While the “get-rich-quick” cryptocurrency bubble came to an end, the underlying blockchain technology that makes it work has continued forward across financial services, banking, and capital markets. It is a fundamental change in how financial transactions work. Very few new technologies change the way business in done or how an industry operates.
Most advances in technology are incremental in nature, adding new features to an existing product. For example, battery powered cars are the new rage in transportation. Yet, the number of cars actuality purchased hasn’t dropped, nor have they convinced people to stop using public transportation. Every year smart phones come out with new features, Microsoft announces a new PC operating system, and McDonald’s introduces a new sandwich. Each of these products are incremental improvements to existing products. They make the products better, sometimes cheaper, and maybe more compelling.
Blockchain is different. It is disruptive. It will change the fundamentals of entire markets.
Truly disruptive technologies are rare. The internet has certainly been disruptive. In 2017, Americans spent over $353 billion shopping online. Globally, ecommerce sales have reached $2 trillion. These numbers don’t even include one of the biggest sources of revenue on the internet, advertising.
On the negative side, look at the large book stores and book store chains that have mostly disappeared, with the exception of Barns & Nobles. eBook readers and Amazon killed them. Many book publishing companies have either disappeared or dramatically reduced operations. How many people remember one of the fastest growing companies of the 90’s, Blockbuster Video? Shopping centers are going bankrupt and large retail chains are either filing for bankruptcy protection or significantly reducing their brick and mortar stores.
On the positive side, many new online businesses have been created – Amazon, Google, Uber, Facebook, YouTube, and eBay. Each became multi-billion-dollar companies overnight. Blockchain, just as the internet before it, will disrupt entire industries causing some companies to experience spectacular growth while others disappear.
No industry will see a bigger change due to blockchain that the financial services industry.
The general response to this question is a list of blockchain features such as, it’s a decentralized distributed ledger, it is secure, immutable, permission-less, or trust-less. All of these things are true, but they are features that come from blockchain, not benefits. More than anything, people seem to know that blockchain is generating a lot of interest and lots of money and they don’t want to miss-out.
Ultimately, blockchain is disrupting the financial services market because of its impact in three fundamental areas:
- Speed in which capital is exchanged;
- Reliability of transactions; and,
- Operations by eliminating many third party, counterparty, and back-office processes.
These three benefits are the core reasons financial services companies will eventually integrate blockchain into their information technology.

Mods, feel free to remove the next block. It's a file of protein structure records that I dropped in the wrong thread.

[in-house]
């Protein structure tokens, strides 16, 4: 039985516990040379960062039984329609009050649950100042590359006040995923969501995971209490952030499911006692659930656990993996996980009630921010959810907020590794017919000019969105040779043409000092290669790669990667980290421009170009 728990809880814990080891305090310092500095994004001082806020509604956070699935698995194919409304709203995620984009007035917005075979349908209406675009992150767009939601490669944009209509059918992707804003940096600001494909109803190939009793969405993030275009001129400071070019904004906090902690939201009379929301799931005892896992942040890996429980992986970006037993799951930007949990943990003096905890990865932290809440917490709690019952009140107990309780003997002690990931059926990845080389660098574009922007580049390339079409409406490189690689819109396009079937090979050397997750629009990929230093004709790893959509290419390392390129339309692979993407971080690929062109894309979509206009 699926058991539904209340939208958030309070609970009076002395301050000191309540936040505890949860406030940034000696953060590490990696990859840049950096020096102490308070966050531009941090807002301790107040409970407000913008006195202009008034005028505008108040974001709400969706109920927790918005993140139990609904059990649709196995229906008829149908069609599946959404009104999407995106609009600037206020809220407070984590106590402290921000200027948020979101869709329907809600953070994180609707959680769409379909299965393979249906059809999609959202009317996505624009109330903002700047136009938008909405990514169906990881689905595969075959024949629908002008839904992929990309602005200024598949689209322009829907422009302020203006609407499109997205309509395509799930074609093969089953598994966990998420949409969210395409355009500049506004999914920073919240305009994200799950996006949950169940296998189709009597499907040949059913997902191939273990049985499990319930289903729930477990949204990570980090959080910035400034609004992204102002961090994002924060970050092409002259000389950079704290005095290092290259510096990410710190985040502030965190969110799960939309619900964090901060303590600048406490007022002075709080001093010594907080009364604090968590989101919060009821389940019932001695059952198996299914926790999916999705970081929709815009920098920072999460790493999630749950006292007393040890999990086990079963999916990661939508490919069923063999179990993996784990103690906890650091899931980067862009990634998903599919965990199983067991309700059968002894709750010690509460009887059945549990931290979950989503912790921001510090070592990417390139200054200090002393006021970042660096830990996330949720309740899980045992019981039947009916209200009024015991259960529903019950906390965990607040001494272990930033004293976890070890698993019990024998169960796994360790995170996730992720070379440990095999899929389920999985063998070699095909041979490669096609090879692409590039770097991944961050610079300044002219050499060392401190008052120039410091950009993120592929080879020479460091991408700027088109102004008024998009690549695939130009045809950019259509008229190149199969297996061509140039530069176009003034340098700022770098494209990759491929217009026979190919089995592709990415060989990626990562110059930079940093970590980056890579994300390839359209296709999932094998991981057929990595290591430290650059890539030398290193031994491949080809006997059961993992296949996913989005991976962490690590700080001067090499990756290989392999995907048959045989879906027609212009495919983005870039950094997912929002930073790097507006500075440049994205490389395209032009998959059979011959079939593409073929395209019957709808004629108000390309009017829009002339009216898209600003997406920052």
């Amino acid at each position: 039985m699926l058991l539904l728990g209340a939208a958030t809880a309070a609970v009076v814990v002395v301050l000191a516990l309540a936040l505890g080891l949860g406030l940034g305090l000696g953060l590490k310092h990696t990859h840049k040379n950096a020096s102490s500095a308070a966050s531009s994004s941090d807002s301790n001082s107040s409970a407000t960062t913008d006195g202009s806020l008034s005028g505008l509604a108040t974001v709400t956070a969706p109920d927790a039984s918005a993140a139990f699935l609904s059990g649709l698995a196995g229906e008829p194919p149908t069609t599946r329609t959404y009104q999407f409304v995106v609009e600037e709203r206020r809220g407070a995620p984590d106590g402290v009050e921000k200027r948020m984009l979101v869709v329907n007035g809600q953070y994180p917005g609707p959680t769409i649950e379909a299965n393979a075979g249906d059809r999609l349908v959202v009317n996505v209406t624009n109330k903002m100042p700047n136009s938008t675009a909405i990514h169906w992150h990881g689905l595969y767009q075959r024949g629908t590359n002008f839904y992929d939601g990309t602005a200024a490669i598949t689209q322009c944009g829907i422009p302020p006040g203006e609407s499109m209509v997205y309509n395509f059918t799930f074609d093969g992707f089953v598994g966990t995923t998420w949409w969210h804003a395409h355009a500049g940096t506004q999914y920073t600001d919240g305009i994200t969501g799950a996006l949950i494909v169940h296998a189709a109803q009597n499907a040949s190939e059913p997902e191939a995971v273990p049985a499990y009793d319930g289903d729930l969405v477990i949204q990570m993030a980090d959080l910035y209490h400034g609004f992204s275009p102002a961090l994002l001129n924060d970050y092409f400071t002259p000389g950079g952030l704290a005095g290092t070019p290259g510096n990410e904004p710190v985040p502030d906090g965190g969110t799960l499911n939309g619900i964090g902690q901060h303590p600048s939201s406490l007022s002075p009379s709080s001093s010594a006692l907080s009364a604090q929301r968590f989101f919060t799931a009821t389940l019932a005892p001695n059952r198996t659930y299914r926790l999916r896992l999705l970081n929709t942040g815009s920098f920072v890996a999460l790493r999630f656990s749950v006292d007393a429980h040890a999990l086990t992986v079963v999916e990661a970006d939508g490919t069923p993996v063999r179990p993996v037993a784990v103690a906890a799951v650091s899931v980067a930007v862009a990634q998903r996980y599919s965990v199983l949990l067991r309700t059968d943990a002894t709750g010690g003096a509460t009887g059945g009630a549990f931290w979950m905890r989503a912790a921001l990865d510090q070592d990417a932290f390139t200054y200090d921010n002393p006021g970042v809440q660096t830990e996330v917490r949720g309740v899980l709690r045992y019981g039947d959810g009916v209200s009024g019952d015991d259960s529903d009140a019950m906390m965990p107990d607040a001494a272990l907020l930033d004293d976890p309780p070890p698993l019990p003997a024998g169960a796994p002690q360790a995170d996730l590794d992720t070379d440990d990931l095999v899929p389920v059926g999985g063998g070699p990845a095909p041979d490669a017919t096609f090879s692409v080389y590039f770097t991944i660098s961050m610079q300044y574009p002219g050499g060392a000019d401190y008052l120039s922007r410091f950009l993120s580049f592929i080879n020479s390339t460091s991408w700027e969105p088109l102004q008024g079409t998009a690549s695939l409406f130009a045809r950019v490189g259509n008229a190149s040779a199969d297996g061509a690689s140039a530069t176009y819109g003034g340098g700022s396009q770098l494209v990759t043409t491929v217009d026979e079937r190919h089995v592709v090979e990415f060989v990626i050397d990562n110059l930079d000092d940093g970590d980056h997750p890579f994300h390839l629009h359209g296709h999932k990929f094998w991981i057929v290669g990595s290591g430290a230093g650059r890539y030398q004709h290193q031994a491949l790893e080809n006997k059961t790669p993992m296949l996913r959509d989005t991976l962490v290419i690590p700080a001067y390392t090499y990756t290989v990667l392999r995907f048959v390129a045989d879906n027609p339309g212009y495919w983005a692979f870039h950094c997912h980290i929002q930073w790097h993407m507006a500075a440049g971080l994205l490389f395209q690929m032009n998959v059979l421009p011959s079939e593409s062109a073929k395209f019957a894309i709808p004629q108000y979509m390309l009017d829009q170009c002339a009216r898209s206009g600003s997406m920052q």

Speed – Instant Settlements
Depending on the type of transaction, settlements can take anywhere from several hours to weeks. With blockchain, those same transactions can be completed in minutes or seconds. This means the buyer receives their assets promptly as well as making the funds instantly available to the seller. It also removes the need for various middle-office and back-office staff at banks, when transactions settle instantly. While the loss of some fees charged by banks for back-office services may be lost, the prospects of significantly reducing the operational expenses of back-office staff and systems will more than offset the lost of revenue.
One of the main features of blockchain is that it removes the need for a trusted intermediary and makes peer-to-peer transactions possible. Thus, eliminating the fees charged by intermediaries such as banks and credit card companies. It also goes to the heart of why transactions settle quickly.
In addition, data recorded on the blockchain is immutable. Any data that is recorded on a blockchain can be tracked in real-time, leaving a very detailed audit trail. As such, it eliminates error handling and reconciliation. Increased transparency also improves regulatory reporting and monitoring by regulatory authorities, providing they have access to the blockchain.
Blockchain offers better capital optimization, due to a, significant, reduction in operational costs. Whether it is because of the elimination of counterparties or back-office operations, the total costs of the blockchain ecosystem are shared among all participating companies which significantly reduces cost.
In addition, blockchain “smart contracts” execute automatically once certain preset conditions have been met. It is important that those smart contracts are firmly rooted in law and regulatory compliance across jurisdictions. Especially complex financial asset transactions can benefit from blockchain, due to automatic settlement using smart contracts under the control of an incorruptible set of business rules or governance.
Blockchain is affecting assets and capital markets in the same way the internet affected brick-and-mortar retail stores. Eliminating the middle-man (counterparties and third-parties) will have a profound effect on transaction cost. Yet, the benefits don’t stop there – transactions become more reliable, transparent, and settle faster.
New financial services companies that grasp the paradigm shift will emerge and become billion-dollar companies overnight, while many established companies will disappear.
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